May 2008 - THE POTOMAC

   S. Craig Renfroe, Jr.

I nestled deeper into the ripped up comforters, the slashed linens, 350 thread count sheets ruined by box cutters. 

“Mike, get out of the compactor.”

“No,” I said, “push the button.”

Odella reached in like she’d drag me out, but I just rolled toward the back out of her reach but uncomfortable with broken lengths of seasonal scarecrows jabbing my side.  “Get out of there.”

“I’m tired of throwing away all this stuff.”

“That’s our job.  We take the damages.  We write down the numbers.  We smash them up and then we throw them away.”

“It’s not right.”

“That’s what we got paid for.”

“You don’t see a problem with just tossing all these brand new things in here because they have a slight defect or don’t sell fast enough?” 

The trash compacter was like a mini-trailer set in one of the loading bays so level with the stockroom floor, an opening in the front for all the refuse. The button operated the compacting wall that pushed everything to the back, making a crushing noise I was begrudgingly delighted by. 

“Mike, who braved Mr. Bill to get the okay to keep that pretty beach picture so I can give it to my granddaughter?  Those sheets you wrapped up in are a hundred times better than mine.  What are you?  Nineteen?  Do you need this job?  At least I saved that beach picture.”

“I’m making a statement.”

“Like what?  You a dumbass?  You’re lazy?  Want me to tell Mr. Bill that you’re laying down at work?”

“I can’t stand up in here.”

Odella moved away from the opening, and I could follow the sound of her footsteps out of the stockroom.

Bill, the manager, wore lavender shirts with pink ties caressing his humped belly.  The flapping of the swinging stockroom doors and two sets of footsteps let me know Odella was serious. 

“He in there,” she said.

“What are you doing, Mike?” Bill asked.  “Get out of there.”

“Don’t you ever think about all the waste of throwing out the damages?  Why not sell it reduced?”

“I’m running this store.  Nobody’s going to buy this shit.”

“What about recycling?  Why have it hauled off to our landfill?  Your landfill.  The one you pay taxes for.  You’re worried about that, right?  Paying taxes.  Think of the taxes.”

He leaned over the opening his pink tie slipping over the edge as if it were licking the compactor.  “Don’t give me that hippie shit.  I have to make a profit and recycling isn’t profitable.  Besides, what do you think a landfill is?  This crap goes there and turns to dirt.”

“Plastic dirt?”

“Get out, and we’ll talk about it.”

“Discount first, save the earth!”

“Are you going to make me fire you?”

“Save the earth, discount first!”

“That’s it.  Mike, you’re fired.  Now get out of there and out of this store.  Or I’ll get security.”

“This is civil disobedience.”

His face disappeared from the opening.  I heard his hushed voice.  I pushed the scarecrow bits aside to inch back but hit the crushed block of what we’d compacted yesterday.  I tugged and kicked at it.

“I’m not getting in that garbage,” Odella said.  “He can stay in there for all I care.”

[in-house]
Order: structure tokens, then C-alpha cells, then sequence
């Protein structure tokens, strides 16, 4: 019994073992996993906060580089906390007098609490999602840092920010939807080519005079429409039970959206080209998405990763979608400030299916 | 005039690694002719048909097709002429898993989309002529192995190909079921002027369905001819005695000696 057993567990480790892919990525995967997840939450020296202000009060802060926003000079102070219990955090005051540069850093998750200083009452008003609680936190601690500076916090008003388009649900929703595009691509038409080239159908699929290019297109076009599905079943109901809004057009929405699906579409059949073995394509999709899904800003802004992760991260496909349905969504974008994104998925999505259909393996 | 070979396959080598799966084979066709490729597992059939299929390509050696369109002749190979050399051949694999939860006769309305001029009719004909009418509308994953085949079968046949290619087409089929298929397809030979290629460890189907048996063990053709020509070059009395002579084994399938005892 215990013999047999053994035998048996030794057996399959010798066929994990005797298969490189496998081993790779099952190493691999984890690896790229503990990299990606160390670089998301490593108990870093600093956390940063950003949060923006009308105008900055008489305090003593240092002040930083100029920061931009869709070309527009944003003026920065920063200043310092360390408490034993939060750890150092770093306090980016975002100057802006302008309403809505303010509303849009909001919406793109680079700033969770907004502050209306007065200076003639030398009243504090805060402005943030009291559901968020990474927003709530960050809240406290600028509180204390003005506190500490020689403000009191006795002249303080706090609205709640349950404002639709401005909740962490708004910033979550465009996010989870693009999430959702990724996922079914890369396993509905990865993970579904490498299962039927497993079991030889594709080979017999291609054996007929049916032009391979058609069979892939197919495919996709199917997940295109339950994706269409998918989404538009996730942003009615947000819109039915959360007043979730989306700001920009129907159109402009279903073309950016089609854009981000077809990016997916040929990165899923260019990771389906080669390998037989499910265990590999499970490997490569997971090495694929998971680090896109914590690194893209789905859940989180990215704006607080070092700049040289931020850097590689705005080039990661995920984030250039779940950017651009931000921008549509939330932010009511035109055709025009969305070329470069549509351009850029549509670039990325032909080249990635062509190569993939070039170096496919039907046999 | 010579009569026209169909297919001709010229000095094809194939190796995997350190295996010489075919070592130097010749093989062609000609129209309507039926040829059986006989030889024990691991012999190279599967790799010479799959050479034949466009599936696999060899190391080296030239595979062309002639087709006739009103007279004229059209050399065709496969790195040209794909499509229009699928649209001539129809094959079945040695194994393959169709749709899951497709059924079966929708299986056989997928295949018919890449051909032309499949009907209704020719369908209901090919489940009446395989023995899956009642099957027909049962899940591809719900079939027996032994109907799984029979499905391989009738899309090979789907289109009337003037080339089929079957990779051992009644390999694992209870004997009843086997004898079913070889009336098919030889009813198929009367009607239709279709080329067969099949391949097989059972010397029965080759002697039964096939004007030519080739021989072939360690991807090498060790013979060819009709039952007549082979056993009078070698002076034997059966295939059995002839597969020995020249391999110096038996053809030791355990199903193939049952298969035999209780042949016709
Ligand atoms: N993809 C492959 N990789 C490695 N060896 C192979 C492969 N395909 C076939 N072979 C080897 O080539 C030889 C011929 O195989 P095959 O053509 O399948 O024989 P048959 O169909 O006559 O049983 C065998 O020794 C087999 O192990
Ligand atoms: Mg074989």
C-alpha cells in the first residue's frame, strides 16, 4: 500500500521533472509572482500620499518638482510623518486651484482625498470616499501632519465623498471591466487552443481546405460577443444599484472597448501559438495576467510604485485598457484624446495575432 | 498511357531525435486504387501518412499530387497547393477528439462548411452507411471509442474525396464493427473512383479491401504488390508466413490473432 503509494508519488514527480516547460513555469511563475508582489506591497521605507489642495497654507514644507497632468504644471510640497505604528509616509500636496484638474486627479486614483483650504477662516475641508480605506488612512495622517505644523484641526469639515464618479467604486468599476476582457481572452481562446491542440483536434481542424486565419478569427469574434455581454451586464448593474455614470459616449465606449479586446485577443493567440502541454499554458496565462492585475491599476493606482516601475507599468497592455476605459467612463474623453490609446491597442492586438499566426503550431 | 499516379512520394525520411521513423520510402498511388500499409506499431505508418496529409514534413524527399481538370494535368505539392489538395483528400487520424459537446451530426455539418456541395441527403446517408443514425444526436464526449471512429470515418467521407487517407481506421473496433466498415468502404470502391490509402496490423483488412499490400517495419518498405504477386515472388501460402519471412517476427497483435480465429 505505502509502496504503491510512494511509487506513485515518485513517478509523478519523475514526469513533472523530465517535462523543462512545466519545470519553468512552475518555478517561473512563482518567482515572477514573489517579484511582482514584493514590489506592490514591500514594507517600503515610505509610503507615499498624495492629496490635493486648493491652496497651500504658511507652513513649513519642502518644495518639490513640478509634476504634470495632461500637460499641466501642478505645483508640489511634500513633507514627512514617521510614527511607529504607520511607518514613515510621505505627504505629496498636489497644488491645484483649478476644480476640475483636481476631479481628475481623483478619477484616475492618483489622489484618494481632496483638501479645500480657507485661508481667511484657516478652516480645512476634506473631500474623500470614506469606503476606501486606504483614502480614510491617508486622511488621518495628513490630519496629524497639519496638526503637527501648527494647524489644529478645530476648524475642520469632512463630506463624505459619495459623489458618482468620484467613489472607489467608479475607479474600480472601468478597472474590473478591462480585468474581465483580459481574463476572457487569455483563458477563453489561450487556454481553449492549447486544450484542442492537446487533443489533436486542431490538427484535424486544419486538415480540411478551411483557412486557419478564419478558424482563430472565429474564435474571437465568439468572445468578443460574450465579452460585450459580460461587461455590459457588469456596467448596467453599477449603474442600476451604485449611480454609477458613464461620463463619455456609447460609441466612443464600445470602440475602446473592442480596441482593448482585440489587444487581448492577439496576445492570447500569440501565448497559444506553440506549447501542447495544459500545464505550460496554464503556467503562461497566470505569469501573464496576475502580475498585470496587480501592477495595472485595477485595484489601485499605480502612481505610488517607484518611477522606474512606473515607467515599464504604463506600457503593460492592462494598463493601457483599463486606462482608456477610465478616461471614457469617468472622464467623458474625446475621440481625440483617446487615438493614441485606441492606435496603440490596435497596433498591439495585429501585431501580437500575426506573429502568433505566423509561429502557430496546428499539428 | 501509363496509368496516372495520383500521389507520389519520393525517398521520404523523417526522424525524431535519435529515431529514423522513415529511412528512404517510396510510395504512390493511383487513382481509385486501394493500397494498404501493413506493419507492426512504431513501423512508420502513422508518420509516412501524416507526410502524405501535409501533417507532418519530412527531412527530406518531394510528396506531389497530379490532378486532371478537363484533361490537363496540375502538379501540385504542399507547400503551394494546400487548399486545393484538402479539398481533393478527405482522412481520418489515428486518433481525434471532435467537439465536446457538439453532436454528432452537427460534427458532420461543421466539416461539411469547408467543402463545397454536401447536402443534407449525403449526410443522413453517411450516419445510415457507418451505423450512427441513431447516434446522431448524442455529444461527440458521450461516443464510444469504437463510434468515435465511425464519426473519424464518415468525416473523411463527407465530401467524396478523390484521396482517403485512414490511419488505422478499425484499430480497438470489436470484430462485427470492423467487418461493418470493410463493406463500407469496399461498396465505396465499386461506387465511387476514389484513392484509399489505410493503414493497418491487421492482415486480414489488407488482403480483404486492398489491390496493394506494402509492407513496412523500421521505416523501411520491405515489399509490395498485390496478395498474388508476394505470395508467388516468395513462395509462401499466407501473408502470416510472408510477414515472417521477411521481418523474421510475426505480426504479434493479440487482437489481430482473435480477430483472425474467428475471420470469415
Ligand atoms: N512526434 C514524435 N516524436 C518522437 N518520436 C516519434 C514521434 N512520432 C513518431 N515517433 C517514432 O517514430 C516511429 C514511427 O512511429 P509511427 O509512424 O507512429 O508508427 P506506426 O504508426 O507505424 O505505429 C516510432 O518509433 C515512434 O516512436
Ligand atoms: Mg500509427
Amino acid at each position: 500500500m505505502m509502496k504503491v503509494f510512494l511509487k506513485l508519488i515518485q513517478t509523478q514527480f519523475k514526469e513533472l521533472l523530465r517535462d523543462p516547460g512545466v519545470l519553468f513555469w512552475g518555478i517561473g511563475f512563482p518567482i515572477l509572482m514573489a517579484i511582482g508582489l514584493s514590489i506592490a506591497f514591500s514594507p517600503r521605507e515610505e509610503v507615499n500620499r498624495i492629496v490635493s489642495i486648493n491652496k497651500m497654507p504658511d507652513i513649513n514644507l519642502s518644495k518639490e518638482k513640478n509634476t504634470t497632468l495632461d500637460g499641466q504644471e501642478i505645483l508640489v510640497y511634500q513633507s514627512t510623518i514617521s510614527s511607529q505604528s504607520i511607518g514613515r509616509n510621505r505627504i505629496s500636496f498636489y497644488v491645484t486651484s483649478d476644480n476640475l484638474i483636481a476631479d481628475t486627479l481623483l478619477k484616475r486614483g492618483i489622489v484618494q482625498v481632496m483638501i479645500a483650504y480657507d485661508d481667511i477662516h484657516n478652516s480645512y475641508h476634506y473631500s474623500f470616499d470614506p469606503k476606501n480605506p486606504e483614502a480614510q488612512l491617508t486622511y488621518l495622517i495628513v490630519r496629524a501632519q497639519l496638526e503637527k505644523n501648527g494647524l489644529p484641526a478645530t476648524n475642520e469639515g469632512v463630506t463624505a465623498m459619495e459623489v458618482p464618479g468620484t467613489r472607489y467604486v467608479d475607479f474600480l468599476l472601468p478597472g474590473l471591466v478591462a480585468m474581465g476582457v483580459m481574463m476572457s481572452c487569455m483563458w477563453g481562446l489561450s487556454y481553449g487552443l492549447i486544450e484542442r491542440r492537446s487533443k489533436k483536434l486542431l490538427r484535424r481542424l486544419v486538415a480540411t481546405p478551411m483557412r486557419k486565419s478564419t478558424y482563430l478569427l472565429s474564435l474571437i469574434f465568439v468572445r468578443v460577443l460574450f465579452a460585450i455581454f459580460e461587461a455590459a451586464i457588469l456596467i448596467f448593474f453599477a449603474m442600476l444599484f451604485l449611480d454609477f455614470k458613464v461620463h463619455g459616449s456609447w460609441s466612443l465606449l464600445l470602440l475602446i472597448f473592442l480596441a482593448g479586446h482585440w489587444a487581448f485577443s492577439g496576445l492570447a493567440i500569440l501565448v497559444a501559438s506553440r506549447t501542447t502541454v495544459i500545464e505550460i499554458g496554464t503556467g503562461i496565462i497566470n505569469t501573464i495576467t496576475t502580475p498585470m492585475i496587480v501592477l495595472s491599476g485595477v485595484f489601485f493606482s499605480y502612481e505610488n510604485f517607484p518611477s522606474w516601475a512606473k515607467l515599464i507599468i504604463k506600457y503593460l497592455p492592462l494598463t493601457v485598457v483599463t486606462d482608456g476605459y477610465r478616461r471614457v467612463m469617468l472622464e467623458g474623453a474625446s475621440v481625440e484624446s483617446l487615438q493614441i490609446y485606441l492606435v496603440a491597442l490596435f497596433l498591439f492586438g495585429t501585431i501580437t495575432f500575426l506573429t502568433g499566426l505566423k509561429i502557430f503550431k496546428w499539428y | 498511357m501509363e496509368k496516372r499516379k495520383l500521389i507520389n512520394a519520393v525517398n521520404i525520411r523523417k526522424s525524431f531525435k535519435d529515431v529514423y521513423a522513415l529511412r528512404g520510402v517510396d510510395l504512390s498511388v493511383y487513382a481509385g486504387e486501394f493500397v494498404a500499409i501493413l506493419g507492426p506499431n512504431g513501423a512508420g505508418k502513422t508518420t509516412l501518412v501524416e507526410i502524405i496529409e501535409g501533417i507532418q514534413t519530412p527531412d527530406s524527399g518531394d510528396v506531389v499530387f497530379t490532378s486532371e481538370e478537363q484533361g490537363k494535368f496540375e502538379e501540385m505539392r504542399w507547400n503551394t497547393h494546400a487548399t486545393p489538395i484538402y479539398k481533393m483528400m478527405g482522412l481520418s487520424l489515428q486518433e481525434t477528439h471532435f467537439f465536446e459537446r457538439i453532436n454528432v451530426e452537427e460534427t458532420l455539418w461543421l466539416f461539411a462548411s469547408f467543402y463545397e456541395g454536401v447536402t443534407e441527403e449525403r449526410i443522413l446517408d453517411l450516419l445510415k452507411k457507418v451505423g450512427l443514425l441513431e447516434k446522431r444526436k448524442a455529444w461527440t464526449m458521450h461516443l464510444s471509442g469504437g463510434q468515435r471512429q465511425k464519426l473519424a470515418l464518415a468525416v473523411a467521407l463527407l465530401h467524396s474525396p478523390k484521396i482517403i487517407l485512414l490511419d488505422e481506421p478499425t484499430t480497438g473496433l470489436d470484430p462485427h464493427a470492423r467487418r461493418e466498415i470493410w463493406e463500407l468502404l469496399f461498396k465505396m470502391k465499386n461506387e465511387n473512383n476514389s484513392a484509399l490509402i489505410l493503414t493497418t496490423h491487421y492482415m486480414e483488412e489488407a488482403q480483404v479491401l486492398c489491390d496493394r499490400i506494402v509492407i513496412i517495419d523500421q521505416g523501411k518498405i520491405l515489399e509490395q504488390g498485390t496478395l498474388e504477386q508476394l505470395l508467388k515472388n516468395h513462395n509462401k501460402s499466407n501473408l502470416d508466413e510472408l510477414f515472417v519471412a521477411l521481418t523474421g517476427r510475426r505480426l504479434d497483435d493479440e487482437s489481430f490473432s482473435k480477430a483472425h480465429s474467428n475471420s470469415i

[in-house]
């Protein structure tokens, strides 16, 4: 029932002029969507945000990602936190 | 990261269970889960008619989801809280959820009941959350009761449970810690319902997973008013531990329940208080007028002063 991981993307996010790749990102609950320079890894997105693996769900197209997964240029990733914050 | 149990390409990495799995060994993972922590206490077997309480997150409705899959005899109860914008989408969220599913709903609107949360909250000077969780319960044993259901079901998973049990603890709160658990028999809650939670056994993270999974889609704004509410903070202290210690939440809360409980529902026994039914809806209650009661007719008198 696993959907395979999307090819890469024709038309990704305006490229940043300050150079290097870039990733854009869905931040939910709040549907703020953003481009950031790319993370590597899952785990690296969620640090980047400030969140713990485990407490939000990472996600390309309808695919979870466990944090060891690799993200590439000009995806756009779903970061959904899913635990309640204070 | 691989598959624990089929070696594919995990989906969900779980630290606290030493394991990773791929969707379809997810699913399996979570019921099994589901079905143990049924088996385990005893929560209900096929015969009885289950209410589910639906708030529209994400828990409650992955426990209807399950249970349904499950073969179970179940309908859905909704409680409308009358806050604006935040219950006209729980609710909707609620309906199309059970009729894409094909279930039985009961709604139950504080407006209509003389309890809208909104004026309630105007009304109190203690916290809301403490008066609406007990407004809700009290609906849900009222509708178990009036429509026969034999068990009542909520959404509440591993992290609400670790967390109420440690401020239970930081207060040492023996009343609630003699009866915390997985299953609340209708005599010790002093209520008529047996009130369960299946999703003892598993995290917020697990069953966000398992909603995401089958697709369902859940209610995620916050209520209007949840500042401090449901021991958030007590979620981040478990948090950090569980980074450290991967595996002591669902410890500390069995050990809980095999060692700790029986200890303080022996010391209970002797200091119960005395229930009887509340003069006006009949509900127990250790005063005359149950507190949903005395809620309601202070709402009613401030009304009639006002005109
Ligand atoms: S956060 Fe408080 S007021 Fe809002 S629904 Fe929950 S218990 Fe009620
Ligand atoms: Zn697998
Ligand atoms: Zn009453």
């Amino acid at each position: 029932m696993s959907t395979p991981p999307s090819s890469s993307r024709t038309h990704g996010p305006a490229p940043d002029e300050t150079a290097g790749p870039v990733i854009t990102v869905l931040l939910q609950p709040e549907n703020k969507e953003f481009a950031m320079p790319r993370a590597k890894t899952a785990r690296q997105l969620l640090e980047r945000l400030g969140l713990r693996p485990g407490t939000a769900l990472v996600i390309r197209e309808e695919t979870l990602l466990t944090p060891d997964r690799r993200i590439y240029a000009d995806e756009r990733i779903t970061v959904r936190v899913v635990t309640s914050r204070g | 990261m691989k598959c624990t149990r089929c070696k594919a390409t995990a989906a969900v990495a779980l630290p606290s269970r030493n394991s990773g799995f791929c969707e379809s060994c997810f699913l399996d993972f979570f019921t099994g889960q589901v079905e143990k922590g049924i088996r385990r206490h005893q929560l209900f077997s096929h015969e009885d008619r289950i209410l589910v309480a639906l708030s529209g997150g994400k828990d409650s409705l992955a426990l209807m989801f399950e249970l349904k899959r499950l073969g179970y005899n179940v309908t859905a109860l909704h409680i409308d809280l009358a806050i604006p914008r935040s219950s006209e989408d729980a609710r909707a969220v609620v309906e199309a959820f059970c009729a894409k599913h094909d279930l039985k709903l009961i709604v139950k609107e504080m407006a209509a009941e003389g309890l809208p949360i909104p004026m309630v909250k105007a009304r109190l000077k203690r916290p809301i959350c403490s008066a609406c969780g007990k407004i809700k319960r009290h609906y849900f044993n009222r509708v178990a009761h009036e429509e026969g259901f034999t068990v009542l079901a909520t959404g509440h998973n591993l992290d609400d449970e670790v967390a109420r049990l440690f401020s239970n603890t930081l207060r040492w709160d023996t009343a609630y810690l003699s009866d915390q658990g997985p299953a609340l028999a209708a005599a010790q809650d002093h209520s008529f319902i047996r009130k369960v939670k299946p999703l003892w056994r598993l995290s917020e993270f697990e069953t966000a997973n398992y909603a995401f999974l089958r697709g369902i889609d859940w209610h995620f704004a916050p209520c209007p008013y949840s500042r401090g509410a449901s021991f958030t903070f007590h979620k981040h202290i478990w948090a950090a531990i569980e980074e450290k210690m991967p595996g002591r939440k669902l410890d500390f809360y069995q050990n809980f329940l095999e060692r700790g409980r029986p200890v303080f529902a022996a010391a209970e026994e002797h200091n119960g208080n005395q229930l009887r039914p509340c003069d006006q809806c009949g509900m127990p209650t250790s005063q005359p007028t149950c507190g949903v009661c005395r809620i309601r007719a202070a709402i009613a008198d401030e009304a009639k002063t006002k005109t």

“Well.”  And in that “well,” I could hear Bill’s displeasure and also his resignation.  “We don’t have time to waste digging in after him.  If he wants to stay down there, fine—just throw the junk on top of him.” 

“But don’t compact it?” Odella asked.

“No, I guess not.”

So I spent two hours with Odella happily throwing broken things over me.  And she made a big production of dismantling the badly stitched pillows, cotton fluff floating down as if some beautiful and terrible bird had been eaten.  The sound of aerosol—items that were indestructible we defaced with a damaged can of red spray paint.  The graffitied item tumbled into the opening.  And another.  Two more.  A bowl set.

“I’m going on lunch,” Odella said.  “You feel free to leave.”

I stayed.  I wanted to get some media involved, popularize the problem.  But who would care?  What were moral imperatives to the materials of our existence, the broken decorative bowls with mirrored disco balls of different sizes scattered around me?  Each one manufactured in sweatshops, painstakingly created from others’ misery, yet all I could see was the fractured reflection of my own face in the silvery orbs. 

I climbed out and dusted some of the packing peanuts off.  I took up the picture Odella had set aside from the damaged pile.  She talked an hour about the anticipation of seeing her granddaughter’s reaction when she would wake up the next morning with it over the bed she shared with her mom in Odella’s apartment.  It was of some island paradise right at sunset, or sunrise, but the glass had a hair line crack running up the middle.  I dashed it on the concrete floor, the shattering sound shivering up my arms.  I bashed it again and again.  I jumped on the larger shards of glass.  I kicked the cardboard beach until crumpled out.  Standing on one corner, I twisted the frame apart and broke the pieces over my knee.  Scooping up handfuls of the broken glass, I tried to crush them like a superhero making diamonds.  When I hurled the pieces into the compactor, their blood-coating colored one of the sheets with red streaks.  And the pain, embedded in my palms and glittering in the fluorescent lights, made me momentarily feel better. 

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